April 17, 2009
Physical violence as a form of discipline is standard for most cultures around the world. Many Muslim parents are in the habit of using physical punishment, sometimes of a severe nature. This is despite there being no verse in the Qur’an requiring or even condoning the physical discipline of children. Neither is there any instance of Muhammad ever striking a child. He never used violence as a form of discipline on his own children or grandchildren.
There are some instances where physical punishment is allowed, for example to ensure that a child completes the daily prayers. In this example, physical discipline can only be used as a last resort for children of 10 years or older.
Even the most conservative scholars agree that a child should not be struck in anger. There is a strong requirement in Islam to show love and mercy towards children, and to preserve their dignity – this is just as much a right of the child as the right to be fed, clothed, and educated. One of my favourite stories is this one:
Abu Hurairah reported: The Prophet (Muhammad) kissed his grandson Al-Hasan bin `Ali in the presence of Al-Aqra` bin Habis. Thereupon he (Al-Aqra` bin Habis) remarked: “I have ten children and I have never kissed any one of them.” The Messenger of Allah (Muhammad) looked at him and said, “He who does not show mercy to others will not be shown mercy”.
From my own experience, I have never seen a child hit or smacked in an absence of anger. I’ve never seen or experienced a parent who has sat down with the child, explained what was done wrong in a loving manner, and then smacked the child with love. I’m not saying it never happens, but that I haven’t seen it. Smacking has either been a response of the moment as a result of anger or a calculated attempt to instill fear.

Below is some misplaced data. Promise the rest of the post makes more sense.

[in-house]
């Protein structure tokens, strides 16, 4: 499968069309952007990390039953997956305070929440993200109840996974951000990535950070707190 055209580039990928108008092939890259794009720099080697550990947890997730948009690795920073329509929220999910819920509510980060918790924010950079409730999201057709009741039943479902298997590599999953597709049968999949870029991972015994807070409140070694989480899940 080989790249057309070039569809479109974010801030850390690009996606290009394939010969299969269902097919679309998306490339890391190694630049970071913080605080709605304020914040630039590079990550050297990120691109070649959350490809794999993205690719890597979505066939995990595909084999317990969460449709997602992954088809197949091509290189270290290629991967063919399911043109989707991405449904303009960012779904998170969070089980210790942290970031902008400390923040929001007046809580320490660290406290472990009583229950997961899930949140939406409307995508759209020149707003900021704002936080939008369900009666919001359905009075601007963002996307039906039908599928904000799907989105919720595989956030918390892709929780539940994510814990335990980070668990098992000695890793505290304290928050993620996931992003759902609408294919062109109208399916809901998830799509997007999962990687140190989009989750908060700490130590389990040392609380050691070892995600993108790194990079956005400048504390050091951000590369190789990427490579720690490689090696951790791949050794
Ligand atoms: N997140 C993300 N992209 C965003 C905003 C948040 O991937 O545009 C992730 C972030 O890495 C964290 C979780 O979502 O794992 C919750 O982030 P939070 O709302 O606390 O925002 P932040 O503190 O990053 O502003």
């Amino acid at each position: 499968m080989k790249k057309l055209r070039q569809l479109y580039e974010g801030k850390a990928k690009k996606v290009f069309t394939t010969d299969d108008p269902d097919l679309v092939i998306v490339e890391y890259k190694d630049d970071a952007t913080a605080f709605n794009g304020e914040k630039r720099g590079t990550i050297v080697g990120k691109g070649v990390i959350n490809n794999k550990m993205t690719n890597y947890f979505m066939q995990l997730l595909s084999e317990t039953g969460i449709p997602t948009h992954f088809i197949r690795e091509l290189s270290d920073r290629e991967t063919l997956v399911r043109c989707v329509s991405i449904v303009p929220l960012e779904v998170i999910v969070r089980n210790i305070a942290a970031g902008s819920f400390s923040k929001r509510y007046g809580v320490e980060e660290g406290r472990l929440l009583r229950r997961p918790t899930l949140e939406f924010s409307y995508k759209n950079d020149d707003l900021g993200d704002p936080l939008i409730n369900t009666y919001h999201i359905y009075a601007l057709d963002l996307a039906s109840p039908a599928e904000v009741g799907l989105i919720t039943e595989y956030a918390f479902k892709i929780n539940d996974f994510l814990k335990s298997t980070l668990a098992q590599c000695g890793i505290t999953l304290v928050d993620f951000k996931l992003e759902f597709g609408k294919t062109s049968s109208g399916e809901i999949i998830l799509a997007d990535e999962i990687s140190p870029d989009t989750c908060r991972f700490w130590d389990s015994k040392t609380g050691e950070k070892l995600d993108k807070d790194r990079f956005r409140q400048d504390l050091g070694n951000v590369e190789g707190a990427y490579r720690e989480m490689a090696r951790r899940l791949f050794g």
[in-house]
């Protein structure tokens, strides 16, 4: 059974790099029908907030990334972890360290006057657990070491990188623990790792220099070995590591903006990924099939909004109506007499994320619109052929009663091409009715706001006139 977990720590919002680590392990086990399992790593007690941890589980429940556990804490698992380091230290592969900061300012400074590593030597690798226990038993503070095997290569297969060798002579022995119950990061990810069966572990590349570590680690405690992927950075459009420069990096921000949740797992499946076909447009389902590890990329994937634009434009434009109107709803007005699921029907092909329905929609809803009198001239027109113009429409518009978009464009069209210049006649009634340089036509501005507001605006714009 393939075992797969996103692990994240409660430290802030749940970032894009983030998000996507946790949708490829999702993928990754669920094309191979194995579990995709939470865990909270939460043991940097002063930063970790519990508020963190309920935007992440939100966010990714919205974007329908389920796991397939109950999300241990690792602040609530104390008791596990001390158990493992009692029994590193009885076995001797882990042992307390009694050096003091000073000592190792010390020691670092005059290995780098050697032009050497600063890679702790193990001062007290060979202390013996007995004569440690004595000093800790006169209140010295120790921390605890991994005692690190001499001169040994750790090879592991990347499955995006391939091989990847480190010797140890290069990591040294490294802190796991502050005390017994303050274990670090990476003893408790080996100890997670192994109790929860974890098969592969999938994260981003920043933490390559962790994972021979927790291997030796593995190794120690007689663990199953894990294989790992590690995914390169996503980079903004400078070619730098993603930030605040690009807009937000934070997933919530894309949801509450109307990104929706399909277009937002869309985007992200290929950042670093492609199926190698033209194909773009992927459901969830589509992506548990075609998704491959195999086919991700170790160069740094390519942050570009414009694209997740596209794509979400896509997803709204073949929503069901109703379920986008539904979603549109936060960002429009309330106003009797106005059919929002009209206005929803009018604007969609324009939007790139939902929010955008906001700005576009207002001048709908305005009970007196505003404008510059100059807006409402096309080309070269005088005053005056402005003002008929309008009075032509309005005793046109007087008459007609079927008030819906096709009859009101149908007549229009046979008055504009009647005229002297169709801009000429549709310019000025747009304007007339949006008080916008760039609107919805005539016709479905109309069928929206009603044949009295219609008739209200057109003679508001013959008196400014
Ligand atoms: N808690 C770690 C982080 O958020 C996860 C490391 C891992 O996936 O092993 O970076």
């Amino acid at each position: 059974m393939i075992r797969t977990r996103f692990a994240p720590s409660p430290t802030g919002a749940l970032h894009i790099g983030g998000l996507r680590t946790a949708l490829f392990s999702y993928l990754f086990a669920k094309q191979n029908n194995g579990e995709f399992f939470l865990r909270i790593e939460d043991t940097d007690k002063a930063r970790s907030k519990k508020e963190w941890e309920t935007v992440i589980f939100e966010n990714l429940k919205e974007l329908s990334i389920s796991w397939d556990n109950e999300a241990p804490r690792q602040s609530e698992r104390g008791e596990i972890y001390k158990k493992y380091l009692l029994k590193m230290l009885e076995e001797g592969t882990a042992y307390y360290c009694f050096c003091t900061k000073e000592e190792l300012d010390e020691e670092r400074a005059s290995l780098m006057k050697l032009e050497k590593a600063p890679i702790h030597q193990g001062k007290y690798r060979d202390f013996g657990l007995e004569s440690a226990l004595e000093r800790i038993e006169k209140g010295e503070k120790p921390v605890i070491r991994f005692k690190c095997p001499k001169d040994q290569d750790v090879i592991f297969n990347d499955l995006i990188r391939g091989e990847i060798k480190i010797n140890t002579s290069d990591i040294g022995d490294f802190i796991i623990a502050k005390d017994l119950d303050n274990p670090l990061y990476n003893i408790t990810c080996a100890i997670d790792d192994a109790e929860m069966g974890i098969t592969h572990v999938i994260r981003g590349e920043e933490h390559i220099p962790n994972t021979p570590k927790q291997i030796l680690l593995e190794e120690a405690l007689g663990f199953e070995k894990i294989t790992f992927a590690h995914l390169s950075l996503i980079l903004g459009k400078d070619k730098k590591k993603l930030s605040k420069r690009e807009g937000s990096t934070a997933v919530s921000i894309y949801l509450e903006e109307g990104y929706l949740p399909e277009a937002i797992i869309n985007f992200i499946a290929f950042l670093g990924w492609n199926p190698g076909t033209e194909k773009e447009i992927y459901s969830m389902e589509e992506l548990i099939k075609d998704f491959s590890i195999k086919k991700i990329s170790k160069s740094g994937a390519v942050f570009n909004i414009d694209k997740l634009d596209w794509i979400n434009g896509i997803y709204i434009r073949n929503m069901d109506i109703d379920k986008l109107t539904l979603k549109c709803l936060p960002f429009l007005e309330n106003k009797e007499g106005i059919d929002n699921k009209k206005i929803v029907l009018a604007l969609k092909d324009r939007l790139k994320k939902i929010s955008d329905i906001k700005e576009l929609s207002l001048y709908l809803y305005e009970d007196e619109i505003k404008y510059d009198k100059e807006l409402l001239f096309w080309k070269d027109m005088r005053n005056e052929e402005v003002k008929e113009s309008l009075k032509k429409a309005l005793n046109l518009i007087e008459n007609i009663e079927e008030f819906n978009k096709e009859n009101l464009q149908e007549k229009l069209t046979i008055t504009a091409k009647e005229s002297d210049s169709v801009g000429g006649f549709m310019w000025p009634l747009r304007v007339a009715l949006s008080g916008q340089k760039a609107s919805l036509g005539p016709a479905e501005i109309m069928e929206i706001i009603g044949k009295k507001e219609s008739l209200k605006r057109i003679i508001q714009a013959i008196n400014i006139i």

Fear as a method of raising children is effective in that it limits behaviour and enforces compliance. The consequence is that this fear damages the relationship between child and parent. Children are unlikely to confide their troubles to parents who they fear. A parent should not be resorting to fear, but to respect and love. The best form of discipline is, of course, being an example yourself of the kind of conduct you wish to inspire in your children.
Given this background, I had no problem with the 2007 changes to Section 59. I don’t believe it criminalised parents who smack their children, but rather it removed a defense for those who abuse them. There was a lot of benefit to the debate as well, in that many parents started thinking more deeply about how they disciplined their children. Many sought more information on better disciplinary techniques which would improve their parenting skills.
The proposed referendum is mischievous in its intent. The wording does not mention Section 59, it does not provide any solutions to dealing with the “reasonable force” defense which resulted in juries discharging parents who had used severe forms of physical violence. The referendum question shows little interest in the welfare or the rights of children, and that is its biggest failing. Children are not able to speak or advocate for themselves, nor do they have any ability to participate in the law-making process. It is up to us, as adults, to protect those rights and ensure that the vulnerable are kept safe.
Anjum Rahman is a founding member of Shama (Hamilton Ethnic Women’s Centre) and the Islamic Women’s Council, as well as being involved with the Hamilton Peace Movement and various interfaith activities. She was a Labour list candidate at the last election, and blogs at The Hand Mirror.